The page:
Mary Blasingim, Attorney at Law, for claimant.
Andrew Lopez, Attorney at Law, for respondent.


The claimants are the owners of a house and lot which are adjacent to
Star Route (Route 31),
Poca, Putnam County, West Virginia. A West Virginia landslide study
establishes that this
property is in a landslide prone area. There is a hill in back of the
house, and the house is at the
base of the slope of the hill. A river borders the downhill side of the
house. The house is a
two-story structure with cinder block foundation. Claimants allege that
as a result of
respondent's reconstruction of a portion of Route 31 in 1977, the land
began to slide, causing
severe damage to the foundation and other parts of the residence, and
claimants are seeking

Ray Kesling, a building contractor, testified that he entered into a
contract with 0. L. Westfall
in mid 1974 to construct the residence. He stated that he placed
reinforcing bars in the cinder
block wall that was on the side of the house which faced the slope. He
put french drains around
the back wall, and down both sides. He waterproofed the areas of the
house which were
underground. To facilitate the building process, Mr. Kesling excavated
an area four feet in height
at the back of the house. He complied with the FHA regulation requiring
at least a 5 percent
minimum slope of all ground fill around any house. He did not see the
house again until 1978,
after the slide had occurred. He found the house to be a "disaster.' He
recommended tearing it

Claimant, O. L. Westfall, testified that he had lived in the area where
his house was built for
approximately fortyfive years. He further testified that the house was
completed in October,
1974. After completion of the house, he did not experience any problems
as to the movement
of earth around the house. He said that there was water standing
consistently in the ditch on the
upper side of Route 31. In 1977 he made a request that Ray Brewer, the
Road Commissioner
of Putnam County, rectify the matter, but no action was taken at this

Within six months of the request, respondent sent a crew to perform
work on Route 31. For a
period of four or five days the crew pulverized the surface of the road.
In March of 1978,
claimant observed a crack in the wall of the carport of his home. He
also noticed that the hill was
moving. He solicited the aid of a friend who worked with a bulldozer in
an attempt to make
repairs for a 12 hour period. At this time, the doors of the house were
beginning to stick, and
the carport wall had fallen in. The slide continued for approximately
forty-eight hours.
Photographic evidence shows the trees which slid toward the residence,
the slippage of the
road, and other damage to the property.
Sam Mayberry, a real estate appraiser, estimated the value of
claimants' property currently to
be $12,500. He estimated that the value of the property prior to the
slippage was $55,000 to

Craig Lyle, a civil engineer, testified that the damage to the property
was the result of a slide.
He stated that the primary cause of the slide was the improper
maintenance of the drain along
Route 31, but that there were other factors involved including the
amount of rainfall in the area.
The location of the house with regard to the slope movement indicated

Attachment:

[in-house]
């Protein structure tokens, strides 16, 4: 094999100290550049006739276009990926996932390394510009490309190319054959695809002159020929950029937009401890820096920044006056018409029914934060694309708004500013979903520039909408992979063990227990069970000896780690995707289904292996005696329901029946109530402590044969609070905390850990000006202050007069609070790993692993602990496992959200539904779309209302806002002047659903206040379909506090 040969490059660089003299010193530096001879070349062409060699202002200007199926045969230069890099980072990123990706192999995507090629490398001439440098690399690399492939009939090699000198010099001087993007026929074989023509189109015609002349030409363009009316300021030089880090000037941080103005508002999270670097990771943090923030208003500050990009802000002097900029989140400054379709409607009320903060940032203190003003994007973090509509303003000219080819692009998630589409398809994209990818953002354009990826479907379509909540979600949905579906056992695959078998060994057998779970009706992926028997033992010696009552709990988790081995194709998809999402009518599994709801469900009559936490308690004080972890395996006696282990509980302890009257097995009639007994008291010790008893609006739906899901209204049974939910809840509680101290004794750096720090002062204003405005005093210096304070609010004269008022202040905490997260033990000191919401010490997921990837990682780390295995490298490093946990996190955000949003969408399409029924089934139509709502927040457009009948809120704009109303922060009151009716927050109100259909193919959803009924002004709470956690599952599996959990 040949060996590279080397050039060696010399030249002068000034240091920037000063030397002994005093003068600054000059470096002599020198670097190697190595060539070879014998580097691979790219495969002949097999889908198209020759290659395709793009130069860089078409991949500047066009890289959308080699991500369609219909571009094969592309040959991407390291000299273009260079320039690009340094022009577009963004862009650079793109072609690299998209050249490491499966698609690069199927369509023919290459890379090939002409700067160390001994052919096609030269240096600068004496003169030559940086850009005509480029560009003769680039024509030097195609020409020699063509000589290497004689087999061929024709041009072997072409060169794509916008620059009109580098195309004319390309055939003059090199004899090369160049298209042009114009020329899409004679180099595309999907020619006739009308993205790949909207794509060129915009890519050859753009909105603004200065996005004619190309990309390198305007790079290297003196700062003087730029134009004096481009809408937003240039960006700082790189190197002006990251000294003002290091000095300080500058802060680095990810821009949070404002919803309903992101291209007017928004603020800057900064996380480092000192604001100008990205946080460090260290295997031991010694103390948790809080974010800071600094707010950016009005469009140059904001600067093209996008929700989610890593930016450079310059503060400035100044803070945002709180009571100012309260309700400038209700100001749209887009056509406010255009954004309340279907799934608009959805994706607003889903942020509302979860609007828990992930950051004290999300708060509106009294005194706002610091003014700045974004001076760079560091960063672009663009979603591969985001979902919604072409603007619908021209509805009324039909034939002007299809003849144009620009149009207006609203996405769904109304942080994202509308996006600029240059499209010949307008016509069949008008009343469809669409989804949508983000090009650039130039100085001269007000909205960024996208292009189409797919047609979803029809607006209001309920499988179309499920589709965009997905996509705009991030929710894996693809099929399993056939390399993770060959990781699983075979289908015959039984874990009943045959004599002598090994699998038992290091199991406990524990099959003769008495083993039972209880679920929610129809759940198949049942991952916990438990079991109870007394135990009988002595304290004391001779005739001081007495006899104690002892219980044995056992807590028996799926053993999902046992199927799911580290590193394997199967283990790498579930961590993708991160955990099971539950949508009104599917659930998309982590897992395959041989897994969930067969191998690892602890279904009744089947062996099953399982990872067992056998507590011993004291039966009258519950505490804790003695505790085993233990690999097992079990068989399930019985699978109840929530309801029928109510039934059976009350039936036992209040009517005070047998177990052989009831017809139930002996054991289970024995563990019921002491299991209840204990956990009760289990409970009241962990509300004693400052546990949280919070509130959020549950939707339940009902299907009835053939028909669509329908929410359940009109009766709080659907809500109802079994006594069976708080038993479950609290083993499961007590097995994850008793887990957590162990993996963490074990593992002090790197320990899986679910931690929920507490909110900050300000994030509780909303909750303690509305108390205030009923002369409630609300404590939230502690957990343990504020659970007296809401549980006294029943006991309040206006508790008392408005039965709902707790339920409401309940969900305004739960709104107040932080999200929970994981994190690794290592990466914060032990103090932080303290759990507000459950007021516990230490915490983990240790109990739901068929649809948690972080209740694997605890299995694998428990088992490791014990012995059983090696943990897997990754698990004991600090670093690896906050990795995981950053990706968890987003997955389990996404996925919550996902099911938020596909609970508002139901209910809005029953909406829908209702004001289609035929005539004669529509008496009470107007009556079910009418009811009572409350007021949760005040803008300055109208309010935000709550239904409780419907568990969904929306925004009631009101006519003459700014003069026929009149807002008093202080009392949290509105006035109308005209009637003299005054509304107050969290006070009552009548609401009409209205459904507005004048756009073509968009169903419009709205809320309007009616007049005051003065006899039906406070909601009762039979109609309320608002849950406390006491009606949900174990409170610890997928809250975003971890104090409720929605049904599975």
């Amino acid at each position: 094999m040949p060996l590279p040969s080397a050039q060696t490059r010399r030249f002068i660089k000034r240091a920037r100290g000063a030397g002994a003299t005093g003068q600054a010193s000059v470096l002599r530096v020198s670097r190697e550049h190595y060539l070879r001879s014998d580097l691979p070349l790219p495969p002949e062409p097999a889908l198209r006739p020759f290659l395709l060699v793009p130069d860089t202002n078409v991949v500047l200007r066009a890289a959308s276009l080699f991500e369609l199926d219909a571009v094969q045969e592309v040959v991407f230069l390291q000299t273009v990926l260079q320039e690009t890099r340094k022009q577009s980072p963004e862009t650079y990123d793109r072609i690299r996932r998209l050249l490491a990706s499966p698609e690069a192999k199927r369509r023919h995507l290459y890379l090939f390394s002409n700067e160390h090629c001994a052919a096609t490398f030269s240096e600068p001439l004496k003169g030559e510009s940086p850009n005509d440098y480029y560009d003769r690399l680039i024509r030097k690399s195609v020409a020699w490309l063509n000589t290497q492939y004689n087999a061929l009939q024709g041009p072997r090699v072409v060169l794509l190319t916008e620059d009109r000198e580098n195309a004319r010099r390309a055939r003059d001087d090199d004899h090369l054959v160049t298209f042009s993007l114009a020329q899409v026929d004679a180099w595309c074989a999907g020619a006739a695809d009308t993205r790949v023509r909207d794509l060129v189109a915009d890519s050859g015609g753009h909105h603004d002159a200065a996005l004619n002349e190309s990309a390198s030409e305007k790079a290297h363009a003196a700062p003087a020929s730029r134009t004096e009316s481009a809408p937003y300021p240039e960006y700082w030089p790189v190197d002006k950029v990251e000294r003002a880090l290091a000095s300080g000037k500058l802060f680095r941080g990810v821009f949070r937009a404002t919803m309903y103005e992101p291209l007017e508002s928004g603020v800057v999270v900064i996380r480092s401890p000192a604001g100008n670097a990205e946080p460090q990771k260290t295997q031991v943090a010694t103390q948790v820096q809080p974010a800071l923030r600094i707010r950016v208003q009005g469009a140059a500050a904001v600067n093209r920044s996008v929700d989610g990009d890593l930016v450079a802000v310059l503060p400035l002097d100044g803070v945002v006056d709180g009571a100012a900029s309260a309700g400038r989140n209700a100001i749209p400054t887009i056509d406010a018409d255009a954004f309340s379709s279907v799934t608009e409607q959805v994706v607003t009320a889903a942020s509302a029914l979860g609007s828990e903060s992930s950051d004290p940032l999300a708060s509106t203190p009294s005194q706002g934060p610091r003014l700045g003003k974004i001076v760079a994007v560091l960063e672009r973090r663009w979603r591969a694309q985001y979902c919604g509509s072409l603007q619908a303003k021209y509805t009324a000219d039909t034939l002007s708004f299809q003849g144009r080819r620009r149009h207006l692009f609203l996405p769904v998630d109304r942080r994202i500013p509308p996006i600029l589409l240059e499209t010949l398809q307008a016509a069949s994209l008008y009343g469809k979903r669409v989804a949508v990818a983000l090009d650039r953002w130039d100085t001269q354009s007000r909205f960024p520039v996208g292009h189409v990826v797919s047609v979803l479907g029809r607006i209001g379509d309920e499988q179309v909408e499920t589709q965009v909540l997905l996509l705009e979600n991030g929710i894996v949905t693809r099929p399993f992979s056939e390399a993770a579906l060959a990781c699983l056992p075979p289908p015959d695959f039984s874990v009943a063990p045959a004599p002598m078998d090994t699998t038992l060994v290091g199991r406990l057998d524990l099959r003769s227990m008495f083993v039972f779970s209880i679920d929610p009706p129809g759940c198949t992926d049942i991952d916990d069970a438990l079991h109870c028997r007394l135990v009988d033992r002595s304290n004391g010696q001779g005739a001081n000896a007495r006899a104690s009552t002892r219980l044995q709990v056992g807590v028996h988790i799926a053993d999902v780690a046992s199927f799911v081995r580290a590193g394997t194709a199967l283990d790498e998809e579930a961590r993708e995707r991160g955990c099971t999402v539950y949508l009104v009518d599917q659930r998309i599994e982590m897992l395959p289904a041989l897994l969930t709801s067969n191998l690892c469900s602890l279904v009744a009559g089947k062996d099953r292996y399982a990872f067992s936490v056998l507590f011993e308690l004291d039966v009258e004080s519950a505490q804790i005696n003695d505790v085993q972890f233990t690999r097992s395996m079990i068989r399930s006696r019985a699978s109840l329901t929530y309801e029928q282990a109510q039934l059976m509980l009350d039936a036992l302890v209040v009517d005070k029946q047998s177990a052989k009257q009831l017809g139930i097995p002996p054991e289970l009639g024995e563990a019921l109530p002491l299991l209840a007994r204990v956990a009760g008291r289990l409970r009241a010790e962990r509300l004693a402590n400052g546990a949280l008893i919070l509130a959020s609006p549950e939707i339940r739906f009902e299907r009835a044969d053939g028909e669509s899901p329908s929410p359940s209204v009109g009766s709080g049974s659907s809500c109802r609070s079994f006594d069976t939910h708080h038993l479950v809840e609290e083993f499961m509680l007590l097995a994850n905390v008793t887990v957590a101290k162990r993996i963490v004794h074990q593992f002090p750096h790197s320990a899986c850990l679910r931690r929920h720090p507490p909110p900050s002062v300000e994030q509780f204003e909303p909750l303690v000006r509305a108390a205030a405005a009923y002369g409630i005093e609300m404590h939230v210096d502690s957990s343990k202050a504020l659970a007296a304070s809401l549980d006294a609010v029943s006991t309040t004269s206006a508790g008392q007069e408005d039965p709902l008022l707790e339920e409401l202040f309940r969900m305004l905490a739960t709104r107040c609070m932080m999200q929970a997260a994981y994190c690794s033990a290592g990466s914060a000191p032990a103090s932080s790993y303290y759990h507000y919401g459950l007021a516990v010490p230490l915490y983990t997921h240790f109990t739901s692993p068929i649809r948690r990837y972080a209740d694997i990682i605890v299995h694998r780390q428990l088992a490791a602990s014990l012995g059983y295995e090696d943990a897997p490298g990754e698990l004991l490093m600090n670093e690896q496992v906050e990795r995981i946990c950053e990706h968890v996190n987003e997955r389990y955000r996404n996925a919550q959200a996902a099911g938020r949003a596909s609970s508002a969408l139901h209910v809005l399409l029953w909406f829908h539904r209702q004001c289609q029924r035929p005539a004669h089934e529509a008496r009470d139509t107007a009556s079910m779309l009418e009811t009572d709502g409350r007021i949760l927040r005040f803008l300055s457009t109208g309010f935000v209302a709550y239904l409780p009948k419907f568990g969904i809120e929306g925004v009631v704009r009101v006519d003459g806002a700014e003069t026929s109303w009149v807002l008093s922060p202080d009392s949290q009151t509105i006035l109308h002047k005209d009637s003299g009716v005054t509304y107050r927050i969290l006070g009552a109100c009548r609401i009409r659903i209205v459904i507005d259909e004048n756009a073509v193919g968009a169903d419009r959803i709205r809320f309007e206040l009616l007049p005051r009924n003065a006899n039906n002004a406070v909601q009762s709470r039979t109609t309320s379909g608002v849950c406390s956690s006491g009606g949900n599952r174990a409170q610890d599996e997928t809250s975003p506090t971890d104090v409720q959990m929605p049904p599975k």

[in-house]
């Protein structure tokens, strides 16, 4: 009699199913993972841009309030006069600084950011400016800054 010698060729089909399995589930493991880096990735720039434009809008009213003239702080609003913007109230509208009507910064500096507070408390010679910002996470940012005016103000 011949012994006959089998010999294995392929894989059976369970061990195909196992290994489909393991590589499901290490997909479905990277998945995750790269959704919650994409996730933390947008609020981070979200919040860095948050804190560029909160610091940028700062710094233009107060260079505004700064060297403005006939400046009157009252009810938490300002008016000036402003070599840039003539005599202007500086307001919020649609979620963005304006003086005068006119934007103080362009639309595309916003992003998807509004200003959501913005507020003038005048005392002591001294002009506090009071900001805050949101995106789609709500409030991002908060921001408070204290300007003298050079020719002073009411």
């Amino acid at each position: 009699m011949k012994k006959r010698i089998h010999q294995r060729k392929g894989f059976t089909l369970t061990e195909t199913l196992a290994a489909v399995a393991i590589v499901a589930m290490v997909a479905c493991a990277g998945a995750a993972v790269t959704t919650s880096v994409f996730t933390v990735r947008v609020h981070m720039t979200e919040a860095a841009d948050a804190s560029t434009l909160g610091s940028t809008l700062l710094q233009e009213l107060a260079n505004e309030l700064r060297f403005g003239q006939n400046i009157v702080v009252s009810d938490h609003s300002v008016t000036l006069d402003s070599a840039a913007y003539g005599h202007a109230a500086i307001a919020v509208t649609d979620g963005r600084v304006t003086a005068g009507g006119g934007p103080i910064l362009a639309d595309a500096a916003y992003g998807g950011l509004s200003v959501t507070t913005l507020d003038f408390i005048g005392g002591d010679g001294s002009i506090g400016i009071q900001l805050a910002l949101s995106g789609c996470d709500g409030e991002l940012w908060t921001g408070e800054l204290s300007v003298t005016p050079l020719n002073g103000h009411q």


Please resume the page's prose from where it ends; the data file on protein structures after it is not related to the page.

that the excavation for
the construction of the house was not the primary cause of the
landslide. The fact that the soil
was very soft indicated that the water had not dissipated out of the
soil which condition
contributed to the slide.

Marlin Davis, a maintenance assistant with respondent, testified that
in 1977 the respondent
scarified the blacktop of Route 31, and established a reasonable grade.
He explained that
scarifying entailed taking the existing asphalt, the base, using
scarifier blades on the grader,
breaking it up into smaller pieces and using that as the existing base.
He stated that this
scarifying process should have protected the property below the road. He
admitted that, "Like I
say slide areas, normally water creates them."

Barney Stinnet, a soils engineer with respondent, testified that he was
familiar with the
topography of claimants' property. He stated that he believed the
primary cause of the slide to
be the construction which took place on the lower part of the slope. He
explained that because
claimants' property is in a landslide area, it does not take much to
retrigger a landslide. Water
stood in the ditch line year round. The construction of the house at the
toe of the slope added
weight to that particular area. This could have caused a rerouting of
the flow of the surface
water. As a result, the soil strength could have been reduced which
would cause the lateral
stability of the entire hillside to be reduced.

After careful review of all the evidence presented, the Court is of the
opinion that the damage
to claimants' property resulted from several factors. Water stood in the
ditch line rather than
draining away from the road. Rainfall increased the level of water in
the ditch line. It is evident
that the respondent's actions further aggravated the condition. It is
the opinion of the Court that
respondent was negligent in its maintenance of Route 31 in the vicinity
of claimants' property.
Claimants evidence indicates that the value of the property today is
$12,500.00, and
immediately before the slide the value was estimated to be between
$55,000.00 and
$60,000.00. After deducting the $12,500.00 from the $55,000.00, the
lower estimate of value,
the Court finds damages to the claimant in the amount of $42,500.00.

The Court makes an award to the claimant in the amount of $42,500.00.

Award of $42,500.00.